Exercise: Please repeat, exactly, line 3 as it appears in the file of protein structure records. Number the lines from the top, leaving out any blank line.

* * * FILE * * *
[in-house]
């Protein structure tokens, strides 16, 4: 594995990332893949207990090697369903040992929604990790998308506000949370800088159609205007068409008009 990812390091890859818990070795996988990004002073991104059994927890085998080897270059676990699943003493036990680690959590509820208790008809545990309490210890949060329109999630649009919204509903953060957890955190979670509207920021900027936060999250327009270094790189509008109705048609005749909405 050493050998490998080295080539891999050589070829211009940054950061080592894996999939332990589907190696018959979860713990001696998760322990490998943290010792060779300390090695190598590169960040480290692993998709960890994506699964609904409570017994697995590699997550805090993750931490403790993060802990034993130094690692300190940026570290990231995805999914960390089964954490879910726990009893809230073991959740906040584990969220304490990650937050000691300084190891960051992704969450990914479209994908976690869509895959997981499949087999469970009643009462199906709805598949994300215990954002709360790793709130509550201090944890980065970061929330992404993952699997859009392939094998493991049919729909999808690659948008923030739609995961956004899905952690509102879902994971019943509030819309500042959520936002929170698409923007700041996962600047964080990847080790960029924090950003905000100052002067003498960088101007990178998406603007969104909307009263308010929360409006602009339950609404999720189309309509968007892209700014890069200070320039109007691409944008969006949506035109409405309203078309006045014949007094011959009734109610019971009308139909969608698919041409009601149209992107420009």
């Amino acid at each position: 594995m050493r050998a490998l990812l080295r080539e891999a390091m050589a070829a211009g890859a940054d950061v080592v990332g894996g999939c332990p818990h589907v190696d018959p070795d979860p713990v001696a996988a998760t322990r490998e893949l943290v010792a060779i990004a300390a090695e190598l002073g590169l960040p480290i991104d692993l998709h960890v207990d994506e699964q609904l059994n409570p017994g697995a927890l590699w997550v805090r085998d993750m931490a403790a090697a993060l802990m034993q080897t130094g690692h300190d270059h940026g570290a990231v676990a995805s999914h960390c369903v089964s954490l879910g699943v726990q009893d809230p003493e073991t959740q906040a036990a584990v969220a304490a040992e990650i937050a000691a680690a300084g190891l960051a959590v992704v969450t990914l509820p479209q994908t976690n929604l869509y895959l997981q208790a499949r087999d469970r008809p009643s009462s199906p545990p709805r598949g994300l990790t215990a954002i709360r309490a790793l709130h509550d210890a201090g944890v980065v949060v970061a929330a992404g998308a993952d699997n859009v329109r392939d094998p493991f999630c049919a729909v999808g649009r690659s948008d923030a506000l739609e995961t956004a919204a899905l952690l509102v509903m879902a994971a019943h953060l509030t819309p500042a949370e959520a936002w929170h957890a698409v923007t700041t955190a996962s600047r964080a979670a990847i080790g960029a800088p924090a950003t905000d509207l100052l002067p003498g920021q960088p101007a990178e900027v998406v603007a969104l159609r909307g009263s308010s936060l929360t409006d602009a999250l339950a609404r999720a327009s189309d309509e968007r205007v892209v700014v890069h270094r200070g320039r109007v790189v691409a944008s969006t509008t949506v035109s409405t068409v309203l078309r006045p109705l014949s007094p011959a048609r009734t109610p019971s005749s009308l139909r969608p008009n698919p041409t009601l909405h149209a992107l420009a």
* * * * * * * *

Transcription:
């Amino acid at each position: 594995m050493r050998a490998l990812l080295r080539e891999a390091m050589a070829a211009g890859a940054d950061v080592v990332g894996g999939c332990p818990h589907v190696d018959p070795d979860p713990v001696a996988a998760t322990r490998e893949l943290v010792a060779i990004a300390a090695e190598l002073g590169l960040p480290i991104d692993l998709h960890v207990d994506e699964q609904l059994n409570p017994g697995a927890l590699w997550v805090r085998d993750m931490a403790a090697a993060l802990m034993q080897t130094g690692h300190d270059h940026g570290a990231v676990a995805s999914h960390c369903v089964s954490l879910g699943v726990q009893d809230p003493e073991t959740q906040a036990a584990v969220a304490a040992e990650i937050a000691a680690a300084g190891l960051a959590v992704v969450t990914l509820p479209q994908t976690n929604l869509y895959l997981q208790a499949r087999d469970r008809p009643s009462s199906p545990p709805r598949g994300l990790t215990a954002i709360r309490a790793l709130h509550d210890a201090g944890v980065v949060v970061a929330a992404g998308a993952d699997n859009v329109r392939d094998p493991f999630c049919a729909v999808g649009r690659s948008d923030a506000l739609e995961t956004a919204a899905l952690l509102v509903m879902a994971a019943h953060l509030t819309p500042a949370e959520a936002w929170h957890a698409v923007t700041t955190a996962s600047r964080a979670a990847i080790g960029a800088p924090a950003t905000d509207l100052l002067p003498g920021q960088p101007a990178e900027v998406v603007a969104l159609r909307g009263s308010s936060l929360t409006d602009a999250l339950a609404r999720a327009s189309d309509e968007r205007v892209v700014v890069h270094r200070g320039r109007v790189v691409a944008s969006t509008t949506v035109s409405t068409v309203l078309r006045p109705l014949s007094p011959a048609r009734t109610p019971s005749s009308l139909r969608p008009n698919p041409t009601l909405h149209a992107l420009a």